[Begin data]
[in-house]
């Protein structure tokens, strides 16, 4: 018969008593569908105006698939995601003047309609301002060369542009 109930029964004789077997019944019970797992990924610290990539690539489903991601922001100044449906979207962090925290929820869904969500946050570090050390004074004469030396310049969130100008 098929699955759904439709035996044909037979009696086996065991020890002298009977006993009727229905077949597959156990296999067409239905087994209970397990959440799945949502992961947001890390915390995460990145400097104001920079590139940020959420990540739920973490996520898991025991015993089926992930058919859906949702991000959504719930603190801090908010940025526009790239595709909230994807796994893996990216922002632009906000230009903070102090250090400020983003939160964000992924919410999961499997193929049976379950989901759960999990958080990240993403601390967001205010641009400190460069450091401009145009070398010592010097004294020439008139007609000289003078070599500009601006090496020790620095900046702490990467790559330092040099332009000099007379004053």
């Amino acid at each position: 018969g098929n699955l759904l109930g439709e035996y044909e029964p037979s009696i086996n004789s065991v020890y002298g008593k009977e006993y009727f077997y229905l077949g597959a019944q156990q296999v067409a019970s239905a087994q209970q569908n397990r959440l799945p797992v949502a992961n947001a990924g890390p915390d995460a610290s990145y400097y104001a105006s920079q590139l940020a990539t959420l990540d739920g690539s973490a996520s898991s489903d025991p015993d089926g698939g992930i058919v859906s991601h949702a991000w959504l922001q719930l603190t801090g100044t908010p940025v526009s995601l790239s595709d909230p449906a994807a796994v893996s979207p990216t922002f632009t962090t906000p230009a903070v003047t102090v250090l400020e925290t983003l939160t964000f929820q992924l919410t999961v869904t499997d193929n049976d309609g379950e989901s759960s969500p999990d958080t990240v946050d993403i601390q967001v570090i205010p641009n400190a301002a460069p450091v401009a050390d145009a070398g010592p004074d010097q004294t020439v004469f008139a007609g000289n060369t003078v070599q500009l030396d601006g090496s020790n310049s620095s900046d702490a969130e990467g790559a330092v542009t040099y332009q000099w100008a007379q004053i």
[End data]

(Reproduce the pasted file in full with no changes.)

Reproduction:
[in-house]
């Protein structure tokens, strides 16, 4: 018969008593569908105006698939995601003047309609301002060369542009 109930029964004789077997019944019970797992990924610290990539690539489903991601922001100044449906979207962090925290929820869904969500946050570090050390004074004469030396310049969130100008 098929699955759904439709035996044909037979009696086996065991020890002298009977006993009727229905077949597959156990296999067409239905087994209970397990959440799945949502992961947001890390915390995460990145400097104001920079590139940020959420990540739920973490996520898991025991015993089926992930058919859906949702991000959504719930603190801090908010940025526009790239595709909230994807796994893996990216922002632009906000230009903070102090250090400020983003939160964000992924919410999961499997193929049976379950989901759960999990958080990240993403601390967001205010641009400190460069450091401009145009070398010592010097004294020439008139007609000289003078070599500009601006090496020790620095900046702490990467790559330092040099332009000099007379004053």
């Amino acid at each position: 018969g098929n699955l759904l109930g439709e035996y044909e029964p037979s009696i086996n004789s065991v020890y002298g008593k009977e006993y009727f077997y229905l077949g597959a019944q156990q296999v067409a019970s239905a087994q209970q569908n397990r959440l799945p797992v949502a992961n947001a990924g890390p915390d995460a610290s990145y400097y104001a105006s920079q590139l940020a990539t959420l990540d739920g690539s973490a996520s898991s489903d025991p015993d089926g698939g992930i058919v859906s991601h949702a991000w959504l922001q719930l603190t801090g100044t908010p940025v526009s995601l790239s595709d909230p449906a994807a796994v893996s979207p990216t922002f632009t962090t906000p230009a903070v003047t102090v250090l400020e925290t983003l939160t964000f929820q992924l919410t999961v869904t499997d193929n049976d309609g379950e989901s759960s969500p999990d958080t990240v946050d993403i601390q967001v570090i205010p641009n400190a301002a460069p450091v401009a050390d145009a070398g010592p004074d010097q004294t020439v004469f008139a007609g000289n060369t003078v070599q500009l030396d601006g090496s020790n310049s620095s900046d702490a969130e990467g790559a330092v542009t040099y332009q000099w100008a007379q004053i």